Agent Toby Barks Parent Guide
Just because a movie lacks negative content doesn't mean it's worth watching. This film is a case in point.
Parent Movie Review
Toby is an average suburban dog, except he’s also a highly trained secret agent with gadgets that allow him to talk, hack computers, and fight bad guys. When one of his fellow agents is kidnapped, Toby will have to reveal his secret to his teen owners and work together to save her.
Please indulge me as I wax philosophical for a moment. When did we as a society fall so far from the light that Jon Lovitz was forced to take a gig like this? How could we have forsaken such a great comedian to the point that he feels the need to take a job voicing a dog in a B movie? On behalf of all of humanity, I am sorry Jon Lovitz. May we all be reminded of your brilliance and may your agent find better projects in future.
Here’s the thing about Agent Toby Barks: it’s not great. The acting and writing are terrible, the plot makes no sense, and they do that weird thing where the dog’s mouth moves only a little bit when it talks like a bad puppet. If this movie were streaming for free somewhere, I’d be a little more lenient. But as of the day of writing, you can only watch it by renting it; it is not streaming anywhere that I can find. I’m not here to tell you how to spend your money, but I think it’s far better value it to spend a similar amount to get a month of Disney+. I’m all for throwing on something G rated to keep the little ones quiet for a few minutes, but there are so many better options for less money.
I could forgive this lackluster production if the messages and themes were strong, but they’re not. The villain’s motivation is that he wants to sell the device that Toby uses to talk to humans so that kids all over the world can grow closer to their pets. Other characters tell him that that’s bad because he’d make money off of it, but that’s a pretty weak argument. If the protagonists were trying to share it for free it would make sense, but instead they just want to keep it for themselves, which seems pretty selfish. I think they were going for an anti-consumerism message, but it doesn’t translate very well.
Agent Toby Barks is too terrible to hold the attention of older children, teens, and adults, but also too scary for most young children to watch alone. My three-year-old got scared during some of the action scenes, but also got bored about halfway through and wandered off. Your better bet for a few moments of sanity is to just put on Frozen 2 for the 5,386th time like the rest of us.Directed by Dan Hunter. Starring Jon Lovitz, Dean Cain, Casey Seymour Kim. Running time: 83 minutes. Theatrical release April 29, 2020. Updated May 7, 2020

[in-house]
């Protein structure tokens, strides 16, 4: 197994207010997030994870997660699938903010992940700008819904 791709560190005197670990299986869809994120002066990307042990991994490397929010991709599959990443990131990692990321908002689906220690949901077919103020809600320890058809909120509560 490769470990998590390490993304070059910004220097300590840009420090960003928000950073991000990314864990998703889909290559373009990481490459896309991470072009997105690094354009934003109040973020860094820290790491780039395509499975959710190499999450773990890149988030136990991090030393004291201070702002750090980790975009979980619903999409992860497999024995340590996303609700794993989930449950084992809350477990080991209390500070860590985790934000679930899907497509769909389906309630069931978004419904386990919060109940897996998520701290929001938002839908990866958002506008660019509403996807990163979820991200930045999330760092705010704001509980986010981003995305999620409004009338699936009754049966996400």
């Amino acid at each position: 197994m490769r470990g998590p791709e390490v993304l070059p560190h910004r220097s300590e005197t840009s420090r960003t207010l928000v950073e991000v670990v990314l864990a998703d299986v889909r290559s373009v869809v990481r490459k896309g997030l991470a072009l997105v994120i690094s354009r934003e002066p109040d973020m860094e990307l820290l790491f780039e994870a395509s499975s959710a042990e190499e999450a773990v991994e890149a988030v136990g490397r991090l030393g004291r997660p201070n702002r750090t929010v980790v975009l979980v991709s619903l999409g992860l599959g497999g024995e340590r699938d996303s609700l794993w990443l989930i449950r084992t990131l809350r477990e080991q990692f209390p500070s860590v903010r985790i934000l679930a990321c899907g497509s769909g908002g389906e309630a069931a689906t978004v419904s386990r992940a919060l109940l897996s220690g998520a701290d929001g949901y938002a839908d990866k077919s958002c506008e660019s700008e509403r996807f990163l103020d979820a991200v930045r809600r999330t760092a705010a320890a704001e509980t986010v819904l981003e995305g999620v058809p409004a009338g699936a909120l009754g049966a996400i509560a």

Watch the trailer for Agent Toby Barks
Agent Toby Barks
Rating & Content Info
Why is Agent Toby Barks rated G? Agent Toby Barks is rated G by the MPAA
Violence: Cartoon style action. Antagonists are knocked out by gas, frozen, electrocuted, and trapped in nets. A dog “attacks” people but no actual teeth, claws, or injuries are shown. A woman is abducted and tied up. Someone threatens to snap another person’s leg.
Sexual Content: A male antagonist is always shirtless, save for a leather vest.
Profanity: Some insults such as imbecile and fathead.
Alcohol / Drug Use: None
Page last updated May 7, 2020
Agent Toby Barks Parents' Guide
Why didn’t Auntie B want her inventions to be sold? Why did she make her inventions if not to sell them? What is more important: making money or helping people?
Loved this movie? Try these books…
There are real dogs who perform feats that help and save people. Your dog lover will probably enjoy reading Superpower Dogs. Younger readers will want to read Amazing Dogs by Laura Buller.
Peggy Rathmann’s picture book Officer Buckle and Gloria features an enchanting and comic police dog who does her best to help a police officer with his job.
Very young readers will enjoy the brightly colored story of a very mischievous dog as told by Christ Haughton in Oh No, George.
Service dogs are real-life heroes. For a touching picture book about service animals, check out Rescue & Jessica. Written by Jessica Kensky and Patrick Downes, this tells the story of a young woman who gets a service dog to help her after her leg is amputated.
Dogs, like people, have a variety of different talents. But ballet? Anna Kemp and Sara Ogilvie have created Dogs Don’t Do Ballet about Biff, a dog who wants to pirouette, but gets thrown out of ballet class.
Apparently, cats can be superheroes too. Kat Patrick and Lauren Farrell share one cat’s exploits in Doodle Cat Wears a Cape.
If your youngster is determined to get a dog, be sure to read Maurice Sendak’s Some Swell Pup Or Are You Sure You Want a Dog? This helpful book uses a comic book format to show kids the kind of work involved in having a pet puppy.
The most recent home video release of Agent Toby Barks movie is April 14, 2020. Here are some details…
Related home video titles:
Bolt tells the story of a dog who believes he has superpowers. The reality is that he’s the star of a TV show. When reality meets fantasy, Bolt must learn to distinguish between the two.
Guinea pigs work as highly skilled secret agents who save the world from a dastardly foe in G-Force.
The Tale of Despereaux features an intrepid little mouse who gets banished from his home and winds up in Ratworld. Who would guess that he would befriend a princess?
An animated recounting of the life of a real life canine hero, Sgt: Stubby: An American Hero details the exploits of Stubby, a dog who served with US troops in World War I. His exploits led to his becoming the most decorated dog in American military history.
Togo recounts the true story of a musher and his dogs, led by 12 year old Togo, who traveled across the wintry Alaskan wilderness to bring diphtheria serum to the critically children of Nome. (This film is only available on Disney+.)